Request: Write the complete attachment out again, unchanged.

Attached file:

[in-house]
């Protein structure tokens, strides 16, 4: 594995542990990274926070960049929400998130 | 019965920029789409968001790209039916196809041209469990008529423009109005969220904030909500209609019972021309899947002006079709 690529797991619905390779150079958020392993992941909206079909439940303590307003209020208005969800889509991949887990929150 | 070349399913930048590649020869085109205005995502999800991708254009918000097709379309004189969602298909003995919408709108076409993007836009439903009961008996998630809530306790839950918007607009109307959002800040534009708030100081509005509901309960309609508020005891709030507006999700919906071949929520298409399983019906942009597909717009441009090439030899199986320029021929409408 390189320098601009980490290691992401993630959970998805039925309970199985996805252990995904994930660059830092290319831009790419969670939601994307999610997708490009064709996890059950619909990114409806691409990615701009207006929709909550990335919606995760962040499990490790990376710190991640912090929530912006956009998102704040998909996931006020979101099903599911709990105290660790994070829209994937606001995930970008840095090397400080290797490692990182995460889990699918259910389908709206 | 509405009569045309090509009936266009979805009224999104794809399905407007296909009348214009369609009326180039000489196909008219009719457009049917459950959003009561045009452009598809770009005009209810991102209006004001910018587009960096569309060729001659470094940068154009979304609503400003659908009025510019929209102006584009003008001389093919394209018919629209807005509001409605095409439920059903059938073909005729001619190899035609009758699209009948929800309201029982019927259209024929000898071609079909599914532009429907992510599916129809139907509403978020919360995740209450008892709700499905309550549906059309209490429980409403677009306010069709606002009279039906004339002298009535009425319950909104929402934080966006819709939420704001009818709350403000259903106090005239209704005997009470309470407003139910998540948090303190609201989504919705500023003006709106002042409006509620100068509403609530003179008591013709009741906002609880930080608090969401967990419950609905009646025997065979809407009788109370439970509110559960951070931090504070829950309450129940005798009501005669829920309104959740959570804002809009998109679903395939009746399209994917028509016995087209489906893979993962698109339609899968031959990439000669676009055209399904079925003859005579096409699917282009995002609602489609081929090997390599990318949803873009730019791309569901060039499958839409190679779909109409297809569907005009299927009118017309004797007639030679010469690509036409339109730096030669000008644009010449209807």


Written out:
[in-house]
């Protein structure tokens, strides 16, 4: 594995542990990274926070960049929400998130 | 019965920029789409968001790209039916196809041209469990008529423009109005969220904030909500209609019972021309899947002006079709 690529797991619905390779150079958020392993992941909206079909439940303590307003209020208005969800889509991949887990929150 | 070349399913930048590649020869085109205005995502999800991708254009918000097709379309004189969602298909003995919408709108076409993007836009439903009961008996998630809530306790839950918007607009109307959002800040534009708030100081509005509901309960309609508020005891709030507006999700919906071949929520298409399983019906942009597909717009441009090439030899199986320029021929409408 390189320098601009980490290691992401993630959970998805039925309970199985996805252990995904994930660059830092290319831009790419969670939601994307999610997708490009064709996890059950619909990114409806691409990615701009207006929709909550990335919606995760962040499990490790990376710190991640912090929530912006956009998102704040998909996931006020979101099903599911709990105290660790994070829209994937606001995930970008840095090397400080290797490692990182995460889990699918259910389908709206 | 509405009569045309090509009936266009979805009224999104794809399905407007296909009348214009369609009326180039000489196909008219009719457009049917459950959003009561045009452009598809770009005009209810991102209006004001910018587009960096569309060729001659470094940068154009979304609503400003659908009025510019929209102006584009003008001389093919394209018919629209807005509001409605095409439920059903059938073909005729001619190899035609009758699209009948929800309201029982019927259209024929000898071609079909599914532009429907992510599916129809139907509403978020919360995740209450008892709700499905309550549906059309209490429980409403677009306010069709606002009279039906004339002298009535009425319950909104929402934080966006819709939420704001009818709350403000259903106090005239209704005997009470309470407003139910998540948090303190609201989504919705500023003006709106002042409006509620100068509403609530003179008591013709009741906002609880930080608090969401967990419950609905009646025997065979809407009788109370439970509110559960951070931090504070829950309450129940005798009501005669829920309104959740959570804002809009998109679903395939009746399209994917028509016995087209489906893979993962698109339609899968031959990439000669676009055209399904079925003859005579096409699917282009995002609602489609081929090997390599990318949803873009730019791309569901060039499958839409190679779909109409297809569907005009299927009118017309004797007639030679010469690509036409339109730096030669000008644009010449209807």